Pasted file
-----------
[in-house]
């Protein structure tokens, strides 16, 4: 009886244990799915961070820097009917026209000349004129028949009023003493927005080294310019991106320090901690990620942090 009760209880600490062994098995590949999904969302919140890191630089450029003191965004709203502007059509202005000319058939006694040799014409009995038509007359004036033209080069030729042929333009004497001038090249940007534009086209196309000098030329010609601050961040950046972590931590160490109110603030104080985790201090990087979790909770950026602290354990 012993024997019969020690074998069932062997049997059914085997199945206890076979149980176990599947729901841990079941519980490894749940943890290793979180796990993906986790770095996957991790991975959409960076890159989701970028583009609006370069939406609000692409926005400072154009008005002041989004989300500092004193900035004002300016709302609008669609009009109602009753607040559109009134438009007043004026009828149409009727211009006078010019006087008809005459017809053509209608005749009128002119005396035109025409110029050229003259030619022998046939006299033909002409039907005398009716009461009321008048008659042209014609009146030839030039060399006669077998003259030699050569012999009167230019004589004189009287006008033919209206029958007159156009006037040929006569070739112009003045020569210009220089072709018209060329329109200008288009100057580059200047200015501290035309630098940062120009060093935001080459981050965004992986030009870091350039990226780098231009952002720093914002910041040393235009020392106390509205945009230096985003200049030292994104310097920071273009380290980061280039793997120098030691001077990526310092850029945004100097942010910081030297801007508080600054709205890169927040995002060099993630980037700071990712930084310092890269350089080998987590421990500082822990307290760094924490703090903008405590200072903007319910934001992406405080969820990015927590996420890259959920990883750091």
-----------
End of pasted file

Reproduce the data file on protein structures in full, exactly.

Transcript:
[in-house]
């Protein structure tokens, strides 16, 4: 009886244990799915961070820097009917026209000349004129028949009023003493927005080294310019991106320090901690990620942090 009760209880600490062994098995590949999904969302919140890191630089450029003191965004709203502007059509202005000319058939006694040799014409009995038509007359004036033209080069030729042929333009004497001038090249940007534009086209196309000098030329010609601050961040950046972590931590160490109110603030104080985790201090990087979790909770950026602290354990 012993024997019969020690074998069932062997049997059914085997199945206890076979149980176990599947729901841990079941519980490894749940943890290793979180796990993906986790770095996957991790991975959409960076890159989701970028583009609006370069939406609000692409926005400072154009008005002041989004989300500092004193900035004002300016709302609008669609009009109602009753607040559109009134438009007043004026009828149409009727211009006078010019006087008809005459017809053509209608005749009128002119005396035109025409110029050229003259030619022998046939006299033909002409039907005398009716009461009321008048008659042209014609009146030839030039060399006669077998003259030699050569012999009167230019004589004189009287006008033919209206029958007159156009006037040929006569070739112009003045020569210009220089072709018209060329329109200008288009100057580059200047200015501290035309630098940062120009060093935001080459981050965004992986030009870091350039990226780098231009952002720093914002910041040393235009020392106390509205945009230096985003200049030292994104310097920071273009380290980061280039793997120098030691001077990526310092850029945004100097942010910081030297801007508080600054709205890169927040995002060099993630980037700071990712930084310092890269350089080998987590421990500082822990307290760094924490703090903008405590200072903007319910934001992406405080969820990015927590996420890259959920990883750091």